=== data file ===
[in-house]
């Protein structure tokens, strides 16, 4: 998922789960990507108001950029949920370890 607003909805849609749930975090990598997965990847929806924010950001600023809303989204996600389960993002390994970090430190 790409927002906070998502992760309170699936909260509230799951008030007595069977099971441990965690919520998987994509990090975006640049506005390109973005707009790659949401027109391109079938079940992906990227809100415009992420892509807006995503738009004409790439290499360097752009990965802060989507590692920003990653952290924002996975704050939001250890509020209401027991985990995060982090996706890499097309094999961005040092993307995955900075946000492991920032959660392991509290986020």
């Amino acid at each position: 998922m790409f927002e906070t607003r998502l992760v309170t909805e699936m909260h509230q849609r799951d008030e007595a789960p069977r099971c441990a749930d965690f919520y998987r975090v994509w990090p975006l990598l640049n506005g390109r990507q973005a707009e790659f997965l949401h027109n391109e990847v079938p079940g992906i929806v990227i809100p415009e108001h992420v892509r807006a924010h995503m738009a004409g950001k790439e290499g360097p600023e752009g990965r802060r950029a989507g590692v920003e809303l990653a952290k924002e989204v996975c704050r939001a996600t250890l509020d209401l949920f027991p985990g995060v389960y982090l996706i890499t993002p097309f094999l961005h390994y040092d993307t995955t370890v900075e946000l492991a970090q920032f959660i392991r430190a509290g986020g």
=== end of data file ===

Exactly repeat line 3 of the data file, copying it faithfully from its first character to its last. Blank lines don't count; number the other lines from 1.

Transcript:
């Amino acid at each position: 998922m790409f927002e906070t607003r998502l992760v309170t909805e699936m909260h509230q849609r799951d008030e007595a789960p069977r099971c441990a749930d965690f919520y998987r975090v994509w990090p975006l990598l640049n506005g390109r990507q973005a707009e790659f997965l949401h027109n391109e990847v079938p079940g992906i929806v990227i809100p415009e108001h992420v892509r807006a924010h995503m738009a004409g950001k790439e290499g360097p600023e752009g990965r802060r950029a989507g590692v920003e809303l990653a952290k924002e989204v996975c704050r939001a996600t250890l509020d209401l949920f027991p985990g995060v389960y982090l996706i890499t993002p097309f094999l961005h390994y040092d993307t995955t370890v900075e946000l492991a970090q920032f959660i392991r430190a509290g986020g």